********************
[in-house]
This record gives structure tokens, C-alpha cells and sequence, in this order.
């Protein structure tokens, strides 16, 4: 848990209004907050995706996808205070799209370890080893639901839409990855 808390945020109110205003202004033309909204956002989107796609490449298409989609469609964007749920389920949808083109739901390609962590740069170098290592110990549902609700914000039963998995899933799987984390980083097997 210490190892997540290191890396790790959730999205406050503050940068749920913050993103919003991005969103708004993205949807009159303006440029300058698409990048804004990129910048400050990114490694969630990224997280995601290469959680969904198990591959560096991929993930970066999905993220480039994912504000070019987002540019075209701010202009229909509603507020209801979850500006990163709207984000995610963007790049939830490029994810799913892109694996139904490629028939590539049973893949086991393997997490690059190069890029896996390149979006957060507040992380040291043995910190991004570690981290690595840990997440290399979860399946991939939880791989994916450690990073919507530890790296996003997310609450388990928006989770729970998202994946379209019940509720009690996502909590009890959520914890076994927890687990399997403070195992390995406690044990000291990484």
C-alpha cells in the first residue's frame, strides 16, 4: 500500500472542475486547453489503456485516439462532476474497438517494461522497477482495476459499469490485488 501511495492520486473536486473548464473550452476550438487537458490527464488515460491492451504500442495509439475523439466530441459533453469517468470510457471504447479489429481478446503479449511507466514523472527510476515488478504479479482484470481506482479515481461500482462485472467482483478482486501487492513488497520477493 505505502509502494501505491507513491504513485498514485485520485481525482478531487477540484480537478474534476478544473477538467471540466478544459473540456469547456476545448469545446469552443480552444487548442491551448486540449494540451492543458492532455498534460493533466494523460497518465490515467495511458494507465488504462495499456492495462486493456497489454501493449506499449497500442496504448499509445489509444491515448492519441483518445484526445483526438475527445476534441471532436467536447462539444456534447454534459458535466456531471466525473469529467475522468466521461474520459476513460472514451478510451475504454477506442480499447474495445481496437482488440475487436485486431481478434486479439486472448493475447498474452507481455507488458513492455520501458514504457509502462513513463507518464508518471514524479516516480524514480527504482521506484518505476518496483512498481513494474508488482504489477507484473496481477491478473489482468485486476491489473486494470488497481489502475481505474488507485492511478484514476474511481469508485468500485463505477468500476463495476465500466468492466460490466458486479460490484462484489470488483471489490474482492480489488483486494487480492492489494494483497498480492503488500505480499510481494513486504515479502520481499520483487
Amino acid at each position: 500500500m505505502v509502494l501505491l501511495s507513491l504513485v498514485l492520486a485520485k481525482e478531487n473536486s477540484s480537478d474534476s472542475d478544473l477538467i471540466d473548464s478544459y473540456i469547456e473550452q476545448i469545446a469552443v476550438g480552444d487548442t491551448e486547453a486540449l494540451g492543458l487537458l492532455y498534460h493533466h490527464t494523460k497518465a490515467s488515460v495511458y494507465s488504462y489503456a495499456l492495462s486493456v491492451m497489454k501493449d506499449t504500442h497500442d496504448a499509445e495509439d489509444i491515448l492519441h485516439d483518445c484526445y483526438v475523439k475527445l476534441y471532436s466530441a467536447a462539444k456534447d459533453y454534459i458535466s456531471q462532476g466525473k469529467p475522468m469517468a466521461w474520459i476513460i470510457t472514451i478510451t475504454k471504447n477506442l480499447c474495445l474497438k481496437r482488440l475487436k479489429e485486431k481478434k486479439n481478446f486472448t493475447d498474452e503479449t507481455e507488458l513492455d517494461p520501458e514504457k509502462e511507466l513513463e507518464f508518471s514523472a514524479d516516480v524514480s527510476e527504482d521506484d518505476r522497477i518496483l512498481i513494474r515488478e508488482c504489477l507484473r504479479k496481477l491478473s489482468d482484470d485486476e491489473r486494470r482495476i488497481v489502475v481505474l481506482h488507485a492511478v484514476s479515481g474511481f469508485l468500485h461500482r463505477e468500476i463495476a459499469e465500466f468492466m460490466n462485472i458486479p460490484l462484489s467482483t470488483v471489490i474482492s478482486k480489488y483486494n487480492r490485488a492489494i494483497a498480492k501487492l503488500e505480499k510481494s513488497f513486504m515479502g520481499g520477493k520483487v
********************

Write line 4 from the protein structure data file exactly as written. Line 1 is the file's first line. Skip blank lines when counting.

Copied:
C-alpha cells in the first residue's frame, strides 16, 4: 500500500472542475486547453489503456485516439462532476474497438517494461522497477482495476459499469490485488 501511495492520486473536486473548464473550452476550438487537458490527464488515460491492451504500442495509439475523439466530441459533453469517468470510457471504447479489429481478446503479449511507466514523472527510476515488478504479479482484470481506482479515481461500482462485472467482483478482486501487492513488497520477493 505505502509502494501505491507513491504513485498514485485520485481525482478531487477540484480537478474534476478544473477538467471540466478544459473540456469547456476545448469545446469552443480552444487548442491551448486540449494540451492543458492532455498534460493533466494523460497518465490515467495511458494507465488504462495499456492495462486493456497489454501493449506499449497500442496504448499509445489509444491515448492519441483518445484526445483526438475527445476534441471532436467536447462539444456534447454534459458535466456531471466525473469529467475522468466521461474520459476513460472514451478510451475504454477506442480499447474495445481496437482488440475487436485486431481478434486479439486472448493475447498474452507481455507488458513492455520501458514504457509502462513513463507518464508518471514524479516516480524514480527504482521506484518505476518496483512498481513494474508488482504489477507484473496481477491478473489482468485486476491489473486494470488497481489502475481505474488507485492511478484514476474511481469508485468500485463505477468500476463495476465500466468492466460490466458486479460490484462484489470488483471489490474482492480489488483486494487480492492489494494483497498480492503488500505480499510481494513486504515479502520481499520483487